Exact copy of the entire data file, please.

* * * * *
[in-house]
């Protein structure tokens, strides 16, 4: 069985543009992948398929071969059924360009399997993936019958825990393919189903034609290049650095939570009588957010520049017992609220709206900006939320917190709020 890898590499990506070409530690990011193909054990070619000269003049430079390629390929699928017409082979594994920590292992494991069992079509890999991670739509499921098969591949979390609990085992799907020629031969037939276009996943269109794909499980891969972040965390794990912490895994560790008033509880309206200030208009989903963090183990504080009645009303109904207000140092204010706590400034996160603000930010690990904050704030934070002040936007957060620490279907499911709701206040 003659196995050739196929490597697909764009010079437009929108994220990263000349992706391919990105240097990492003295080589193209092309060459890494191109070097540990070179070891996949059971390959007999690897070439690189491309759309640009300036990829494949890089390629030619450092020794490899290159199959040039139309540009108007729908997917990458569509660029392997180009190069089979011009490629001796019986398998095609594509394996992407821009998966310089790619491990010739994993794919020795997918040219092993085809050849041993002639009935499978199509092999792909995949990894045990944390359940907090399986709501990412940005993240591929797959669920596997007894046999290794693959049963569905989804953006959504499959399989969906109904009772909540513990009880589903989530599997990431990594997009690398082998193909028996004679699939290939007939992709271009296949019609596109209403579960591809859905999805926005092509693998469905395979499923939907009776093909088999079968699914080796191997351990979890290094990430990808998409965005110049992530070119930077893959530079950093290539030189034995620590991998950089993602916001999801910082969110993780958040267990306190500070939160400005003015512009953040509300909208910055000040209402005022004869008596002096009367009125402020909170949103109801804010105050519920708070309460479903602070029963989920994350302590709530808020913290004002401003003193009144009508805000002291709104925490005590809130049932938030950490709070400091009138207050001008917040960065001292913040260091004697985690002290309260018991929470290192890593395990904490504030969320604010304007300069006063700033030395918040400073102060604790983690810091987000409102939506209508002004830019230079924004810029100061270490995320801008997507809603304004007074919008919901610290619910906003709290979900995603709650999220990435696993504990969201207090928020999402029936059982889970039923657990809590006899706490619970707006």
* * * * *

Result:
[in-house]
């Protein structure tokens, strides 16, 4: 069985543009992948398929071969059924360009399997993936019958825990393919189903034609290049650095939570009588957010520049017992609220709206900006939320917190709020 890898590499990506070409530690990011193909054990070619000269003049430079390629390929699928017409082979594994920590292992494991069992079509890999991670739509499921098969591949979390609990085992799907020629031969037939276009996943269109794909499980891969972040965390794990912490895994560790008033509880309206200030208009989903963090183990504080009645009303109904207000140092204010706590400034996160603000930010690990904050704030934070002040936007957060620490279907499911709701206040 003659196995050739196929490597697909764009010079437009929108994220990263000349992706391919990105240097990492003295080589193209092309060459890494191109070097540990070179070891996949059971390959007999690897070439690189491309759309640009300036990829494949890089390629030619450092020794490899290159199959040039139309540009108007729908997917990458569509660029392997180009190069089979011009490629001796019986398998095609594509394996992407821009998966310089790619491990010739994993794919020795997918040219092993085809050849041993002639009935499978199509092999792909995949990894045990944390359940907090399986709501990412940005993240591929797959669920596997007894046999290794693959049963569905989804953006959504499959399989969906109904009772909540513990009880589903989530599997990431990594997009690398082998193909028996004679699939290939007939992709271009296949019609596109209403579960591809859905999805926005092509693998469905395979499923939907009776093909088999079968699914080796191997351990979890290094990430990808998409965005110049992530070119930077893959530079950093290539030189034995620590991998950089993602916001999801910082969110993780958040267990306190500070939160400005003015512009953040509300909208910055000040209402005022004869008596002096009367009125402020909170949103109801804010105050519920708070309460479903602070029963989920994350302590709530808020913290004002401003003193009144009508805000002291709104925490005590809130049932938030950490709070400091009138207050001008917040960065001292913040260091004697985690002290309260018991929470290192890593395990904490504030969320604010304007300069006063700033030395918040400073102060604790983690810091987000409102939506209508002004830019230079924004810029100061270490995320801008997507809603304004007074919008919901610290619910906003709290979900995603709650999220990435696993504990969201207090928020999402029936059982889970039923657990809590006899706490619970707006």